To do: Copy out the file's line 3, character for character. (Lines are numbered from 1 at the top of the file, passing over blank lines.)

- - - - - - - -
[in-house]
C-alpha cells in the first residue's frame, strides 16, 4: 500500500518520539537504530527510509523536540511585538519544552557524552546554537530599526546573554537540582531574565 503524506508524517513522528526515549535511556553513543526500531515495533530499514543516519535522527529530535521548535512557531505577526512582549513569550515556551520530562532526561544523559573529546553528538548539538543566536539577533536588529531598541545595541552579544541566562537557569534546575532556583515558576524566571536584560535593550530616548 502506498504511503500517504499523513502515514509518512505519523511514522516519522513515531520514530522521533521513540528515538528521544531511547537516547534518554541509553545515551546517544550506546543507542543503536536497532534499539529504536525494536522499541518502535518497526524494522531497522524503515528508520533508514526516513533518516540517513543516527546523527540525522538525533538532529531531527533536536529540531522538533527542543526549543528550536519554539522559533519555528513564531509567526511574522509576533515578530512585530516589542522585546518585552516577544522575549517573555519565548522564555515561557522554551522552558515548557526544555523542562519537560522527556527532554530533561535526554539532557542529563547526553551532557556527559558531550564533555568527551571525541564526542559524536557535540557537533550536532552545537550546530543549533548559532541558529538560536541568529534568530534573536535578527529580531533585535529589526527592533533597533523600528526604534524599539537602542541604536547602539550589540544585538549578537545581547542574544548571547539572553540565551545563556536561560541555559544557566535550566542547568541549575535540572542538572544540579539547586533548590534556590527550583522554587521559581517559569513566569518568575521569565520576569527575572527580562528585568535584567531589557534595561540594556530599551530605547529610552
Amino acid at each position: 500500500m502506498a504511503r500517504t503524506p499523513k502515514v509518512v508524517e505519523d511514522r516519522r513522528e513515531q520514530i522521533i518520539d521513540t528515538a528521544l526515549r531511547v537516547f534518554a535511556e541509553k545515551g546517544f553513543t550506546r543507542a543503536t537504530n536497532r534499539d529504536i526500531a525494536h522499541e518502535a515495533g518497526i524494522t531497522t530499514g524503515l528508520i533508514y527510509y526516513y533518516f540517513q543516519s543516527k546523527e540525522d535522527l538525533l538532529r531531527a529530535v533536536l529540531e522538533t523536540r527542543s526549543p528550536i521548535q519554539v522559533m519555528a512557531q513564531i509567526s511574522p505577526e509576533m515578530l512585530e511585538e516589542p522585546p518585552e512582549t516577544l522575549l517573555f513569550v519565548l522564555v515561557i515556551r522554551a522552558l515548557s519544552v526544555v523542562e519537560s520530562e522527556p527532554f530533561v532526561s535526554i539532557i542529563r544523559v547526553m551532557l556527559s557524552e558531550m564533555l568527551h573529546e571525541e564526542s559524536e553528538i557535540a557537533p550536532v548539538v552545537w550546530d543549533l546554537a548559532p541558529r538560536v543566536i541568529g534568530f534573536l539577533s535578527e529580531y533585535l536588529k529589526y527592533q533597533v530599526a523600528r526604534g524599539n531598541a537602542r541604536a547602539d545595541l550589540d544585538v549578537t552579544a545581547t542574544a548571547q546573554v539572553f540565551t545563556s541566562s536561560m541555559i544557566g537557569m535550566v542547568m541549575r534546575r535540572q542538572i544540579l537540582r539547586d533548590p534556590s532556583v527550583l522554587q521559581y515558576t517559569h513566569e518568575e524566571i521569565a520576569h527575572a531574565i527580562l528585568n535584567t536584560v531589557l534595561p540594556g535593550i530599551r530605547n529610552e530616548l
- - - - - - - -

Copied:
Amino acid at each position: 500500500m502506498a504511503r500517504t503524506p499523513k502515514v509518512v508524517e505519523d511514522r516519522r513522528e513515531q520514530i522521533i518520539d521513540t528515538a528521544l526515549r531511547v537516547f534518554a535511556e541509553k545515551g546517544f553513543t550506546r543507542a543503536t537504530n536497532r534499539d529504536i526500531a525494536h522499541e518502535a515495533g518497526i524494522t531497522t530499514g524503515l528508520i533508514y527510509y526516513y533518516f540517513q543516519s543516527k546523527e540525522d535522527l538525533l538532529r531531527a529530535v533536536l529540531e522538533t523536540r527542543s526549543p528550536i521548535q519554539v522559533m519555528a512557531q513564531i509567526s511574522p505577526e509576533m515578530l512585530e511585538e516589542p522585546p518585552e512582549t516577544l522575549l517573555f513569550v519565548l522564555v515561557i515556551r522554551a522552558l515548557s519544552v526544555v523542562e519537560s520530562e522527556p527532554f530533561v532526561s535526554i539532557i542529563r544523559v547526553m551532557l556527559s557524552e558531550m564533555l568527551h573529546e571525541e564526542s559524536e553528538i557535540a557537533p550536532v548539538v552545537w550546530d543549533l546554537a548559532p541558529r538560536v543566536i541568529g534568530f534573536l539577533s535578527e529580531y533585535l536588529k529589526y527592533q533597533v530599526a523600528r526604534g524599539n531598541a537602542r541604536a547602539d545595541l550589540d544585538v549578537t552579544a545581547t542574544a548571547q546573554v539572553f540565551t545563556s541566562s536561560m541555559i544557566g537557569m535550566v542547568m541549575r534546575r535540572q542538572i544540579l537540582r539547586d533548590p534556590s532556583v527550583l522554587q521559581y515558576t517559569h513566569e518568575e524566571i521569565a520576569h527575572a531574565i527580562l528585568n535584567t536584560v531589557l534595561p540594556g535593550i530599551r530605547n529610552e530616548l